DO-254 “Design Assurance Guidance for Airborne Electronic Hardware”  defines a further, stringent and often mandatory set of design directives for what it states as complex electronic systems. These are defined to be PLDs, FPGAs and ASICs. The standard sets out five (A to E) levels of compliance each related to a risk level, where the assurance is provided by verification and validation steps that fundamentally demonstrate that the quantified risk factors have been suitably mitigated and handled within the design itself. Depending on the ASIC product, these – alongside other such standards – must be met.
4.2. Universal design methodology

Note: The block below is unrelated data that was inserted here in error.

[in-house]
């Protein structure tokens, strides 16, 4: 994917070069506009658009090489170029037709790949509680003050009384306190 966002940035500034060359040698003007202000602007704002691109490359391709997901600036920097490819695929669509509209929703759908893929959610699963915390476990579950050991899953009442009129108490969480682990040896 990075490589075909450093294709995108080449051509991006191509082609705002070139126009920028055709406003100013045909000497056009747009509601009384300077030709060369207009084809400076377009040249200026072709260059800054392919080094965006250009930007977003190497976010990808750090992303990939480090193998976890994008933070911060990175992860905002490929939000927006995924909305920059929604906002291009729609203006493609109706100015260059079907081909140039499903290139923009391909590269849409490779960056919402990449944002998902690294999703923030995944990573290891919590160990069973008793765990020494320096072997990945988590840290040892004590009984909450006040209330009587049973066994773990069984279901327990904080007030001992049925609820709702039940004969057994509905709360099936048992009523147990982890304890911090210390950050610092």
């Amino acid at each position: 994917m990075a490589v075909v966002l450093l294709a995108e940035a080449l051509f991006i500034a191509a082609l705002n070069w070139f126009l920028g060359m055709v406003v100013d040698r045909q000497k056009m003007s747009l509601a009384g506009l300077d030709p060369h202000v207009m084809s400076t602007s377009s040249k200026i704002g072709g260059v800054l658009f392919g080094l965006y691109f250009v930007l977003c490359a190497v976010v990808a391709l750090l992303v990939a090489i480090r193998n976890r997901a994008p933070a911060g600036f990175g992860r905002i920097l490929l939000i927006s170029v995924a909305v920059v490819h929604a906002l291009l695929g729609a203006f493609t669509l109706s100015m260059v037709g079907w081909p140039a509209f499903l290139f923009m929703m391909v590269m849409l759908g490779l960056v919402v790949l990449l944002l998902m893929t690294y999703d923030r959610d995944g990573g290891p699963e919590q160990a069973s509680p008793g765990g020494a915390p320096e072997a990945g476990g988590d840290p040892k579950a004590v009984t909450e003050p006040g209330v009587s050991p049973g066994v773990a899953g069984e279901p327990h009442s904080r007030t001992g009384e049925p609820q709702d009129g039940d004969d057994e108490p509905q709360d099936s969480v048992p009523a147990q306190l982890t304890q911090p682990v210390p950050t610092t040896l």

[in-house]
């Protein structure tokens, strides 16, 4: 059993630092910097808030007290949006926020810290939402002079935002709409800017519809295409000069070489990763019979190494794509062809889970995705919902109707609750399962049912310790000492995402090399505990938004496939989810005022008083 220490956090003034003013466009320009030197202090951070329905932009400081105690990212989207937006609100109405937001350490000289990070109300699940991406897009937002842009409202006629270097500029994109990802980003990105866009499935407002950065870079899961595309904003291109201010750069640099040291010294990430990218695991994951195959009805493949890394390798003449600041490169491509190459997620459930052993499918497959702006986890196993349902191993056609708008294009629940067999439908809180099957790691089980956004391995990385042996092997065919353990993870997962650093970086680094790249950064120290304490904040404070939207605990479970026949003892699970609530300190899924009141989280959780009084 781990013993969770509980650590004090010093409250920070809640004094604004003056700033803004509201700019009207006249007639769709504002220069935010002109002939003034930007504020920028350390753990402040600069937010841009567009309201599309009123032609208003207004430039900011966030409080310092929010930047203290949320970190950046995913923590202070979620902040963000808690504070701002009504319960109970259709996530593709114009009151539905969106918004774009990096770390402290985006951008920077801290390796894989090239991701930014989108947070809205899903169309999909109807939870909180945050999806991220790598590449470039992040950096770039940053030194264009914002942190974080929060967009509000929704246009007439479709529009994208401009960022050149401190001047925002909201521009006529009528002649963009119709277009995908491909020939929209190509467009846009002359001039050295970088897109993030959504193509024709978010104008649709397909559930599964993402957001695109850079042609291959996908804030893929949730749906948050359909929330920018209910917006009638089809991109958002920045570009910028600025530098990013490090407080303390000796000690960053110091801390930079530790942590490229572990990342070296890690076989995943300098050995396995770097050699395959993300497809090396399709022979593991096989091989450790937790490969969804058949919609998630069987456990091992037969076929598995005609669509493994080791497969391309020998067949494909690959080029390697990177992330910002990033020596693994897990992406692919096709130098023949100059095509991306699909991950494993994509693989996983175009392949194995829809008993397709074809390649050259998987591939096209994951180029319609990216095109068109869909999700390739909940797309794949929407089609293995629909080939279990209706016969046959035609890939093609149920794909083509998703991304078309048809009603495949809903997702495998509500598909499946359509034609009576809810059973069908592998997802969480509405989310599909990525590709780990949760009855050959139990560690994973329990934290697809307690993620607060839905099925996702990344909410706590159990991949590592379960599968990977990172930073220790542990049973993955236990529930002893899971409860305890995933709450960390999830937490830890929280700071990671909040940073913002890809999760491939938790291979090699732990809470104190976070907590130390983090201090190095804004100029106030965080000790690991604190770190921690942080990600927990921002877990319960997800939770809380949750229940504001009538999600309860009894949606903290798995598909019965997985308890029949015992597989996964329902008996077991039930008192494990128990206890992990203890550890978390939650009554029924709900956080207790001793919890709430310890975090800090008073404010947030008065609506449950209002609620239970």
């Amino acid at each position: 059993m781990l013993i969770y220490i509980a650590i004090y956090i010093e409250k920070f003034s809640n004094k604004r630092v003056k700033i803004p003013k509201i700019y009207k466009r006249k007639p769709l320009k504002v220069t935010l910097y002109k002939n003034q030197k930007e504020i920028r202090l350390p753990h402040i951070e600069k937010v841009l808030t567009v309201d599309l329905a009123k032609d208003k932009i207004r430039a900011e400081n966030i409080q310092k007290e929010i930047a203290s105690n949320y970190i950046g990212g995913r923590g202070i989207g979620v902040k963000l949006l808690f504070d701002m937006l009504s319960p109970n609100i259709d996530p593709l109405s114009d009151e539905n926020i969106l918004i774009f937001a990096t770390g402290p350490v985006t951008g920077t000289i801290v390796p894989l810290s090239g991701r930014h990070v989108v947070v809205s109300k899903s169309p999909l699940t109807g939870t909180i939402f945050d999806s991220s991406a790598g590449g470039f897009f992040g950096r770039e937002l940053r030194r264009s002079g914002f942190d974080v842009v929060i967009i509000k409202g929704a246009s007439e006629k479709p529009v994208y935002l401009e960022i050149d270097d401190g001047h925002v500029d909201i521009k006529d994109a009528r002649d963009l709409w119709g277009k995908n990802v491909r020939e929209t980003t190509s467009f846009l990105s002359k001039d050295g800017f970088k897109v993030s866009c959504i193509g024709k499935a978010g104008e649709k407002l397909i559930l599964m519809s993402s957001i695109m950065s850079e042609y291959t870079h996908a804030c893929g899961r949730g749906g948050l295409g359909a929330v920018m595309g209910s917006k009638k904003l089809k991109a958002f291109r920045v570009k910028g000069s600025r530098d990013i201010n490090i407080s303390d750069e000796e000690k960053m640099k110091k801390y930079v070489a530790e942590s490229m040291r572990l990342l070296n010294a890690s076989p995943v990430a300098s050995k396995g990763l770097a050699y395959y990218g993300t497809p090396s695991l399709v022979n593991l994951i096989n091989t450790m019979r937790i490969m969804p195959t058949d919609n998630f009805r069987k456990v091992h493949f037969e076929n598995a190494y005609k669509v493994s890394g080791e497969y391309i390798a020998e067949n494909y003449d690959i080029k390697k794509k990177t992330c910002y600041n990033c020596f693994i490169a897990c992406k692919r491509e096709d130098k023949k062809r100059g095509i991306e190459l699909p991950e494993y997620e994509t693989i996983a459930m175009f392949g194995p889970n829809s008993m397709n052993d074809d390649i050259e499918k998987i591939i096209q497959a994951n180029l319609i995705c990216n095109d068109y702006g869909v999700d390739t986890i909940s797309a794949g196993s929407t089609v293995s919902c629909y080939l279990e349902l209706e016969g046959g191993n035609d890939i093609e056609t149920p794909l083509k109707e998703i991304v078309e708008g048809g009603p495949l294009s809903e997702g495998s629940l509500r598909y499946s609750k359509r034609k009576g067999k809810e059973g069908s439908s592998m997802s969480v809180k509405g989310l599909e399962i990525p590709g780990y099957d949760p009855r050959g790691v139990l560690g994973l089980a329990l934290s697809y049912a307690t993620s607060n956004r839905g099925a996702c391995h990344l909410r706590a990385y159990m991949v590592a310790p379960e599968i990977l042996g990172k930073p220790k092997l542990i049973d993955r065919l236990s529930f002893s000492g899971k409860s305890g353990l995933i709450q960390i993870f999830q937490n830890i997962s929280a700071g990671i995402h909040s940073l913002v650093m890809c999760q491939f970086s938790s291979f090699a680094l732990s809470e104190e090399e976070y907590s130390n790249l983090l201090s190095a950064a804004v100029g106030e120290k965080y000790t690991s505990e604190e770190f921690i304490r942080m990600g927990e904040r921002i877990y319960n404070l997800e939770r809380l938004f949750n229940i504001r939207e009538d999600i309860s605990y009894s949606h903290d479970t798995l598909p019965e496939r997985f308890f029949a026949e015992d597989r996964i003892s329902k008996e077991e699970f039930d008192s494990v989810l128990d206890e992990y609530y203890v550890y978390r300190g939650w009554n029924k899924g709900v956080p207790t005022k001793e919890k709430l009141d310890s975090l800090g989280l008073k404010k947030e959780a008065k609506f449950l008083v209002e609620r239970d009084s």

While the universal design methodology (UDM)  is often applied to FPGA-based hardware design, it is applicable to a wide range of electronics projects including both analog and digital ASIC designs. The power of the UDM model is its ability to fit well with the existing structures and processes of ISO-9001, while also enforcing a robust formalism in the design process. The pathway within UDM, shown in Figure 1, includes multiple opportunities for the design to be specified and constrained in a top down manner, while also providing suitable feedback loops to ensure designs meet all specifications without undue over-engineering. UDM also includes multiple signing off and review processes, each with the purpose of finalising, verifying and capturing issues as early as possible as the design moves towards implementation and shipping. In this way, once the design is passed to physical (gate-level) implementation, i.e. synthesis to Silicon or even custom analog layout, designers should never encounter a new requirement to add a separate reset line, a new state within an initialisation or control state machine or modify the block’s frequency domain specification.